Aims: To determine the relationship between blood pressure (BP) measurement in the clinic and self-monitored blood pressure (SMBP); and to evaluate the accuracy of self-reported data in patients with Type 2 diabetes treated intensively for hypertension. Methods: Seventy subjects had baseline and 1-week follow-up clinic BP measured using an Omron 907® automated device. During a contemporaneous 14-day period these subjects measured their BP at least four times each day using an Omron IC® semiautomatic portable monitor which, unknown to them, contained an onboard memory capable of storing BP with corresponding time and date. Results: There was no significant difference between mean clinic and mean self-monitored BP. Correlations between clinic BP and SMBP were r = 0.61 (P < 0.0001) for systolic BP and r = 0.69 (P < 0.0001) for diastolic BP. Clinic BP classified 56 subjects as uncontrolled hypertension (BP ≥ 130/80 mmHg, adjusted for diabetes) and 14 subjects as controlled hypertension. Using World Health Organization-International Society of Hypertension criteria for SMBP (≥ 125/75 mmHg), 55 cases of clinic classified uncontrolled hypertension were confirmed, resulting in 98% sensitivity. Clinic and SMBP agreed in one case of controlled hypertension, resulting in 7% specificity. For all subjects, the median percent of values exceeding SMBP criteria for controlled hypertension was systolic 92% and diastolic 70%. Self-reporting precision averaged 89 ± 10% (range 45-100%); under-reporting was 25 ± 16% (ranging from 0 to 56%) and over-reporting was 12 ± 15% (ranging from 0 to 46%). The overall logbook mean was not significantly different from the downloaded data from the Omron IC® monitors. Conclusions: SMBP was able to identify 13 patients with uncontrolled hypertension who, by clinic BP measurement, had been classified as controlled. Diabet. Med. 20, (2003).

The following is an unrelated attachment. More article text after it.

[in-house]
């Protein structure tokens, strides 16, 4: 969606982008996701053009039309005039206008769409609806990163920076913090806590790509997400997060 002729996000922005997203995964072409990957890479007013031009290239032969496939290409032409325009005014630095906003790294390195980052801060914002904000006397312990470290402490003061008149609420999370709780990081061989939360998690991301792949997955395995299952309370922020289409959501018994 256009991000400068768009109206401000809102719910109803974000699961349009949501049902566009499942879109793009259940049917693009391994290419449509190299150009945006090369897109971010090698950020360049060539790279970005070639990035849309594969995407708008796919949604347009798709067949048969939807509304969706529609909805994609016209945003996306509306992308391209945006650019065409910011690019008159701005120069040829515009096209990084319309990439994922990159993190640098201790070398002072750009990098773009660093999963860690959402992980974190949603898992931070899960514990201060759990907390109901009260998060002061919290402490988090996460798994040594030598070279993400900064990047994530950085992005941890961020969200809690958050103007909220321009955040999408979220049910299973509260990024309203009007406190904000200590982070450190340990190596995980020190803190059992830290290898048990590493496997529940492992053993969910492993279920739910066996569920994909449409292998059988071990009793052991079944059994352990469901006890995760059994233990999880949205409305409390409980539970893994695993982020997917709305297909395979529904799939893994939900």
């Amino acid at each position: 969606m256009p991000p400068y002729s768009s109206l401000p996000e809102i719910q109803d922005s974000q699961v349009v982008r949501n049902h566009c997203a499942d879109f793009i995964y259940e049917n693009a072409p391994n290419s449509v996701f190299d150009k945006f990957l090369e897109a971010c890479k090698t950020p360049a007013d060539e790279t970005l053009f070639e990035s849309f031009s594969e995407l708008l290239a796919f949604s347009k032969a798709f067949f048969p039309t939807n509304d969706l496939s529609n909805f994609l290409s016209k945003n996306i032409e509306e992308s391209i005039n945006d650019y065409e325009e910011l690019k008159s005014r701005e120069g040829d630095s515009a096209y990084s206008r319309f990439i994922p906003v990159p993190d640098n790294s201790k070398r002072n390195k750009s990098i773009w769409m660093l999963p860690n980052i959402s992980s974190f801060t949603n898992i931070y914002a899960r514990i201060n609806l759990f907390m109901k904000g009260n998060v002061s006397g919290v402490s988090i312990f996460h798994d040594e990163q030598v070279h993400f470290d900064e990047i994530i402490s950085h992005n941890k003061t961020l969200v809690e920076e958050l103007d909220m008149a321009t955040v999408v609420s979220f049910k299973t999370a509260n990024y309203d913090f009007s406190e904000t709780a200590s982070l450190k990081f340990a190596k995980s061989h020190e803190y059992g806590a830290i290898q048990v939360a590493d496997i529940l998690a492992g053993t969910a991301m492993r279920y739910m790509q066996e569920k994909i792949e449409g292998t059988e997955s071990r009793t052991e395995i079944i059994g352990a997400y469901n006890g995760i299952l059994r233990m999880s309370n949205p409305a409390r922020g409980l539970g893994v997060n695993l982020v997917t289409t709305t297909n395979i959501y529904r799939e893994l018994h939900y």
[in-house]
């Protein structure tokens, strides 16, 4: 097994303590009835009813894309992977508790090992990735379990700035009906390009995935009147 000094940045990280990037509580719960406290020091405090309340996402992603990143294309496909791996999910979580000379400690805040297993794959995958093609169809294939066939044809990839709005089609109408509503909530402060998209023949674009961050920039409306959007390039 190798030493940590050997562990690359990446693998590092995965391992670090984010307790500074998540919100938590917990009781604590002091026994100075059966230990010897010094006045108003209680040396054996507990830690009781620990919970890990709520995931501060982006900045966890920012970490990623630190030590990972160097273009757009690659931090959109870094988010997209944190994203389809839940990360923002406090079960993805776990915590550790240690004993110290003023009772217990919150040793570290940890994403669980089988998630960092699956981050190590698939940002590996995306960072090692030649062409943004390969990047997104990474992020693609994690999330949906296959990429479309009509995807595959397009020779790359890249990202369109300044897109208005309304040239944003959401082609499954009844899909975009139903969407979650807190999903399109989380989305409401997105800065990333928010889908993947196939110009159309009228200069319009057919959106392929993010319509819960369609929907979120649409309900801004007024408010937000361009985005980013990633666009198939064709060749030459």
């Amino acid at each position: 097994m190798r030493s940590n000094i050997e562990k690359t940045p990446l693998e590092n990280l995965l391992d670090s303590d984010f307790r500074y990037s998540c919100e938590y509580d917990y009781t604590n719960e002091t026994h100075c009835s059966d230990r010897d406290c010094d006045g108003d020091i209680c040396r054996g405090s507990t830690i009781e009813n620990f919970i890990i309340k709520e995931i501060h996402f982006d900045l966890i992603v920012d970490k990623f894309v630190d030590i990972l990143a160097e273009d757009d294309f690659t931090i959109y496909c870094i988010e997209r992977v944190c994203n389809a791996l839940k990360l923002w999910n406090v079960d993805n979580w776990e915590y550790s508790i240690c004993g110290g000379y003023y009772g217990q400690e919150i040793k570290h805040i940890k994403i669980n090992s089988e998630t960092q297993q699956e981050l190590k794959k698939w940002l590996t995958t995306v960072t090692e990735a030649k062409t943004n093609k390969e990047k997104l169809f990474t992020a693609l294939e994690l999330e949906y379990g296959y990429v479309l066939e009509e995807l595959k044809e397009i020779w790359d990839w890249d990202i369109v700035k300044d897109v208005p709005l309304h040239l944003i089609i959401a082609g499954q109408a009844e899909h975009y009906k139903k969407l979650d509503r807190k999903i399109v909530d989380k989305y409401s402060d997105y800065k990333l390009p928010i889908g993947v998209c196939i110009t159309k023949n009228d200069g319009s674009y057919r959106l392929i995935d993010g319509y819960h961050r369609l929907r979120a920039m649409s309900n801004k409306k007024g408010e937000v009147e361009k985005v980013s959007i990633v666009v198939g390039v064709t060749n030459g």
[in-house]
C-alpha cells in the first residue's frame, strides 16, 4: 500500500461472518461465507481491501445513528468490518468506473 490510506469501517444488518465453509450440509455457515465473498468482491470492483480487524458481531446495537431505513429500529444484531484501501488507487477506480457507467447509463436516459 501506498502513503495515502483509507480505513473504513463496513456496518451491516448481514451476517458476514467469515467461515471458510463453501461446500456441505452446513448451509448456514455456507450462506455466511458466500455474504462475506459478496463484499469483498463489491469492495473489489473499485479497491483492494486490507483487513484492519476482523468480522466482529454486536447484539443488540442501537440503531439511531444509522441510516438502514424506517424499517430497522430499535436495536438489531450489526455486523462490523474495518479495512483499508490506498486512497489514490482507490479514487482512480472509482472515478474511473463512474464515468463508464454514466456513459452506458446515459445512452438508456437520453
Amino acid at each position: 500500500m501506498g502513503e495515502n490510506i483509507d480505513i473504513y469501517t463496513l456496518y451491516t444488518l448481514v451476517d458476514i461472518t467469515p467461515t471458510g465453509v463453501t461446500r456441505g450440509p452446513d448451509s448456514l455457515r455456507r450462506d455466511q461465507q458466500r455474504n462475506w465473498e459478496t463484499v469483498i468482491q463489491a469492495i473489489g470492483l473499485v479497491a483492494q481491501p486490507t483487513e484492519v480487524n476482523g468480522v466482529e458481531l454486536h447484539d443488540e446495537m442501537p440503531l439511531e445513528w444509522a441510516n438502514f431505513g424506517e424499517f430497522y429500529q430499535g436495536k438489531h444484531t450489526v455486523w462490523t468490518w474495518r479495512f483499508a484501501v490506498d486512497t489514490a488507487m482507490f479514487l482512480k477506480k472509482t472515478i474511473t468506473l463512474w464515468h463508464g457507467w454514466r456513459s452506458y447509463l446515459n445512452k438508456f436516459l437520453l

- Blood pressure
- Self-monitored blood pressure